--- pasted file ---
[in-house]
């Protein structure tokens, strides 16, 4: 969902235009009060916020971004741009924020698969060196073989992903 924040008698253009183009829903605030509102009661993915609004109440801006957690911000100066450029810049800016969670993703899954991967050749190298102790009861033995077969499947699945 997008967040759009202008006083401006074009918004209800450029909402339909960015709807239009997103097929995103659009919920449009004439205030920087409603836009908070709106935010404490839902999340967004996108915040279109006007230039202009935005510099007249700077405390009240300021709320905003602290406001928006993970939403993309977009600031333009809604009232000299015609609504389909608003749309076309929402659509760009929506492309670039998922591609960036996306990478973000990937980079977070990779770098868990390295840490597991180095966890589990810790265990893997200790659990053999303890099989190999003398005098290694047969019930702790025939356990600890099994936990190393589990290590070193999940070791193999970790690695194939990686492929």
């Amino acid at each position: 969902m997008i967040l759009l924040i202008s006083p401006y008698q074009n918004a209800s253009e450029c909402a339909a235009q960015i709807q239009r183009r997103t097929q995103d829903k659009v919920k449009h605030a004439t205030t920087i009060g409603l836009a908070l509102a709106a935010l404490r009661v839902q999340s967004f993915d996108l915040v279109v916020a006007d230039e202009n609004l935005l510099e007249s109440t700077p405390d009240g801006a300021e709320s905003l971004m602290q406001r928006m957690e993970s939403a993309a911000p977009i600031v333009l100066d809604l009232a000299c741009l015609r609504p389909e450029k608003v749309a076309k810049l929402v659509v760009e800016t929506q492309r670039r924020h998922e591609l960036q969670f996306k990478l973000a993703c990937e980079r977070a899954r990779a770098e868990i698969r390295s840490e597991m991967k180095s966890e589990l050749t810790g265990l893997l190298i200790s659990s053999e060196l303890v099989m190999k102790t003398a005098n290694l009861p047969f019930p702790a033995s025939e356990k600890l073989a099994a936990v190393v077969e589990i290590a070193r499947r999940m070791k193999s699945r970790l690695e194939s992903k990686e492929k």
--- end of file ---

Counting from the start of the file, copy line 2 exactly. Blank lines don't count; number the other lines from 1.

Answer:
């Protein structure tokens, strides 16, 4: 969902235009009060916020971004741009924020698969060196073989992903 924040008698253009183009829903605030509102009661993915609004109440801006957690911000100066450029810049800016969670993703899954991967050749190298102790009861033995077969499947699945 997008967040759009202008006083401006074009918004209800450029909402339909960015709807239009997103097929995103659009919920449009004439205030920087409603836009908070709106935010404490839902999340967004996108915040279109006007230039202009935005510099007249700077405390009240300021709320905003602290406001928006993970939403993309977009600031333009809604009232000299015609609504389909608003749309076309929402659509760009929506492309670039998922591609960036996306990478973000990937980079977070990779770098868990390295840490597991180095966890589990810790265990893997200790659990053999303890099989190999003398005098290694047969019930702790025939356990600890099994936990190393589990290590070193999940070791193999970790690695194939990686492929």